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Research Insights: Economic hardships for divorced mothers in Wisconsin

White paper cut out of a man holding an umbrella made of paper money. A mother and child paper cutout stand next to the father, but are not covered by the money umbrella.

UW–Madison School of Human Ecology PhD student Trisha Chanda’s research was recently published in the Journal of Family and Economic Issues. Chanda’s article, “Economic Wellbeing and Labor Supply Patterns of Subsequently Divorcing Mothers in Wisconsin” focuses on how divorced Wisconsin mothers are twice as vulnerable as fathers to experience economic hardship.

Below, Chanda shares insights behind her recent publication:

What topics did you explore in this article?

I studied how earnings and employment patterns of divorcing mothers in Wisconsin evolved in the three years leading up to the date when they filed for a divorce petition. I created a new measure to examine an individual’s ability to support themselves and their children on their own earnings after divorce, and I compared outcomes between mothers and fathers. I also looked at how these outcomes differ for various subgroups such as those defined based on the age of the youngest child, and who petitioned for the divorce.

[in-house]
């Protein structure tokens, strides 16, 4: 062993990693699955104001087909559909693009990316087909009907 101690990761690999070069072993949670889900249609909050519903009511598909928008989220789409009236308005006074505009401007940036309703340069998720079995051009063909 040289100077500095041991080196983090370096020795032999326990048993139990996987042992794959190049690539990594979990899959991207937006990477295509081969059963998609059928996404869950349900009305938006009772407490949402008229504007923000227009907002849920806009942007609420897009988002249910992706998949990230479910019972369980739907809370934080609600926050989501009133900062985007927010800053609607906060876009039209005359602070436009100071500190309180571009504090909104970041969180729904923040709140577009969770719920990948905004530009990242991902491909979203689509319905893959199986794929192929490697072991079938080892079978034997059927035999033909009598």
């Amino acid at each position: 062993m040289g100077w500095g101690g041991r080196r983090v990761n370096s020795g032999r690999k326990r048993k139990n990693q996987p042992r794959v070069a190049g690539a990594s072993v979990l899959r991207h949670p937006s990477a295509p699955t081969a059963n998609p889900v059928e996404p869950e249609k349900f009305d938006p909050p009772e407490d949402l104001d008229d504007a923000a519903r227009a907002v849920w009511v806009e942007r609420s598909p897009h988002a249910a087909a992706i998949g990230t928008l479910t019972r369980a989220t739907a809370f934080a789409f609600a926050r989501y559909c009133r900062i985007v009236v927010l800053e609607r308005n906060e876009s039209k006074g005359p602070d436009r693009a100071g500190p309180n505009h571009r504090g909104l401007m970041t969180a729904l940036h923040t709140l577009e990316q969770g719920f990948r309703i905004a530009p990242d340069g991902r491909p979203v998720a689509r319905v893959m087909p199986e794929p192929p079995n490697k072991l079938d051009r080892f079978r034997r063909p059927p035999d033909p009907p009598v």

What did you learn from your research?

I learned that mothers increase their employment by about 4 percentage points to be at par with fathers by the time they file a divorce petition. On the other hand, fathers’ employment rates remain steady. Mothers’ earnings increase as well, by about 14 percent over this period, but they earn $20,000 less than fathers annually going into divorce. This makes Wisconsin mothers almost twice as vulnerable to fall into poverty than fathers. Moreover, the inequalities are higher among mothers with younger children.

What surprised you?

I was surprised by the extent to which mothers increased their work in three years, and yet how inadequate that was to fill the huge earnings gap that existed between them and their spouses. This could be because of two things: 1.) The existing gender-pay gap in the U.S. (women earn 82 cents for every dollar earned by men), and 2.) The increase in employment was driven by part-time work which tends to be more flexible to family needs.

What should readers take away from your article?

Wisconsin mothers who divorce increase their earnings and employment, but not to the extent to make up for the earnings gap with divorcing fathers. While income support and work-family policies could boost mothers’ earnings in the labor market, redefining gender norms to make childcare less of the mother’s responsibility could address some of the barriers they face in finding and maintaining a full-time job both before and after a divorce.

Professional photo of Trisha Chanda
Trisha Chanda

Trisha Chanda is a research assistant for the Institute for Research and Poverty. She is completing her PhD in the Department of Consumer Science at the University of Wisconsin–Madison School of Human Ecology. Chanda’s research focuses on issues related to child physical custody arrangements, child support, and mothers’ economic wellbeing.